Wales politics

Call for Welsh letting agency fee ban after England move

Monopoly pieces on coins Image copyright PA

Letting agency fees for tenants should be abolished in Wales as soon as possible, a Labour AM has said.

Chancellor Philip Hammond has announced the fees will be banned in England.

Jenny Rathbone, AM for Cardiff Central, said she was frustrated the "English government" seemed to have "stolen a march" on Wales.

Finance Secretary Mark Drakeford said the context in Wales was "completely different", and he wanted to see how a ban on fees in Scotland worked first.

Tenants can be charged fees for a range of administrative reasons, including for credit, reference and immigration checks.

In Scotland, lettings agency fees to tenants have already been banned.

Image caption Jenny Rathbone said fees can be "money for nothing"

Ms Rathbone said many of her constituents were private tenants "and are subject to really quite extortionate letting agency fees".

The backbench AM said agencies could charge fees for properties to be taken off the market, which she described as "money for nothing".

"I just feel a bit frustrated really that the English government seems to have stolen the march on us," she said.

Ms Rathbone said the Welsh Government should take action as soon as possible, "otherwise Wales is protecting tenants in this regard less than in England and Scotland".

If the government does not move on the issue, Ms Rathbone said she would apply to create a private member's bill in the assembly to do so.

Ms Rathbone had voted against a Plaid attempt to allow for a ban to be implemented last year, but she said she did this after being told by the Welsh Government it did not think the assembly had the power to ban the fees.

But she said she had since found out the "best legal advice" was that the assembly does hold that power.

'Steep charges'

John Puzey, director of housing charity Shelter Cymru, said people had been coming to its housing advice services saying they were having "great difficulty" getting the money together to enter into the private rented sector.

"Not only do they have to come up with rent in advance, deposits and all that sort of stuff, but they also had to pay quite often really steep charges," he said.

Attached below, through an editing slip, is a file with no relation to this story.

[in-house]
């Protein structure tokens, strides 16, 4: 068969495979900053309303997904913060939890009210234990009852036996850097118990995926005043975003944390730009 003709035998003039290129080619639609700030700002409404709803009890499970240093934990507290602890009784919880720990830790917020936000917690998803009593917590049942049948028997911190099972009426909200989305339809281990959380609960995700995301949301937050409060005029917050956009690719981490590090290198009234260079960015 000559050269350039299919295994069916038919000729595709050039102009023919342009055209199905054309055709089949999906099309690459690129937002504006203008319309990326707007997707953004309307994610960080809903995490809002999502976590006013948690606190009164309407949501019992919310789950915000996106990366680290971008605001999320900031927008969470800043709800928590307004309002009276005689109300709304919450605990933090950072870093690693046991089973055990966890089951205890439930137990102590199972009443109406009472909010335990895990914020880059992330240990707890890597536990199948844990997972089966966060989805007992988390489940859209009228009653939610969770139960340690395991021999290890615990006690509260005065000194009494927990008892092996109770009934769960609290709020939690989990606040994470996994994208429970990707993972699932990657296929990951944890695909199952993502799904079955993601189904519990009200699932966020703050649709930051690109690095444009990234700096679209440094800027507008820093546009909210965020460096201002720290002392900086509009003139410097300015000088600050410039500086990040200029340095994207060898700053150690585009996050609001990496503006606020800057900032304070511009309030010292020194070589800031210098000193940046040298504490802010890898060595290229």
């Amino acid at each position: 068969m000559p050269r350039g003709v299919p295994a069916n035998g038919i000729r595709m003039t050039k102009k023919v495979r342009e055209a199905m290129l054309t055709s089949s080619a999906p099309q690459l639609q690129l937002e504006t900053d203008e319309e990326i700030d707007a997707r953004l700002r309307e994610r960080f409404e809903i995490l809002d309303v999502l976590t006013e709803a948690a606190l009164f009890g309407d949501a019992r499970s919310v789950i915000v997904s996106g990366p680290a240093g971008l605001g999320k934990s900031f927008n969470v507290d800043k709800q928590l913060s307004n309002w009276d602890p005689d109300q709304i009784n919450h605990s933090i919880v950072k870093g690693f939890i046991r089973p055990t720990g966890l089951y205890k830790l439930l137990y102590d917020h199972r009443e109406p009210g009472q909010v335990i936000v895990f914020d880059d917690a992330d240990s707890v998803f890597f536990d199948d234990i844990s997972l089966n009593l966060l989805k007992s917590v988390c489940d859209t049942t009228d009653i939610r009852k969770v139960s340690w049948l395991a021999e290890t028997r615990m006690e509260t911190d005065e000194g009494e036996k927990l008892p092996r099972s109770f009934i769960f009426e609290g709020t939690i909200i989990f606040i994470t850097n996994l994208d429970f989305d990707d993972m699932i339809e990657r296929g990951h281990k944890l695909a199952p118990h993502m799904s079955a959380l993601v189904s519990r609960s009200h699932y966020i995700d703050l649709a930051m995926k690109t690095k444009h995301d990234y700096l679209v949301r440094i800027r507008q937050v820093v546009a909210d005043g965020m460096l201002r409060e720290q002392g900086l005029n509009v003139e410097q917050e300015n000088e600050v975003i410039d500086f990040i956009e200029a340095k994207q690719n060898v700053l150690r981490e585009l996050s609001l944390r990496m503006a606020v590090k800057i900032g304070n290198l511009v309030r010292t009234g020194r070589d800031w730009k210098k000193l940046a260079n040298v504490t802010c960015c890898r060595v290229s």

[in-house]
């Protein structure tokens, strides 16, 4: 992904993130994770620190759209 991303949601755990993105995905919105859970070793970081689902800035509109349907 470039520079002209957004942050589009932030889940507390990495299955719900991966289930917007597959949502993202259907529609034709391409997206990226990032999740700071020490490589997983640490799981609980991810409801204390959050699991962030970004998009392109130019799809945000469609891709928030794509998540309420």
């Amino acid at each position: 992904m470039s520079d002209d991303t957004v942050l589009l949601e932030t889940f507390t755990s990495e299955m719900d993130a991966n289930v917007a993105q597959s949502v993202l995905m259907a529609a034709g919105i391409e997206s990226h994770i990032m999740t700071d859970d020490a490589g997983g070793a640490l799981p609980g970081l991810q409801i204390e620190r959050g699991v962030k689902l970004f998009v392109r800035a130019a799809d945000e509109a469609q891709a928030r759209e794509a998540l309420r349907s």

But Residential Landlords Association chairman Alan Ward, who has spoken out against the proposed ban in England, said: "Agent fees have to be paid by somebody.

"If any additional fees are passed on to landlords, tenants will end up paying them forever as market rents will increase."

Image caption Mark Drakeford says some organisations have warned the changes in England will result in higher rents

Mr Drakeford told BBC Radio Wales the Welsh Government had already committed to exploring the evidence from Scotland, and would "look at the fine print" of the proposals for England.

He said some housing organisations had criticised the chancellor's plans, saying they would "simply feed through into higher bills for tenants in rent and will cost them more in the long run".

"If there is a good idea here, and using the experience elsewhere, then we will certainly study it," Mr Drakeford said.

"But the context is different in Wales. We have a different legal framework already. We have a different set of arrangements in place."

In Wales, a new regime requiring landlords to register came into force on Wednesday.


Plaid Cymru housing spokesperson Bethan Jenkins accused Welsh Labour of "hypocrisy and division" over the issue.

She said Labour AMs had voted against a Plaid amendment to the Renting Homes Act which would have scrapped the "punitive" fees.

"While the Labour Welsh Government contradict and undermine each other in public, we will continue to fight for a fair deal for renters in Wales," she said.

Welsh Conservative AM David Melding said: "Sadly, Wales now lags behind the rest of Britain when it comes to letting agent fees.

"It is time that the Welsh Government moved to protect tenants from additional costs."

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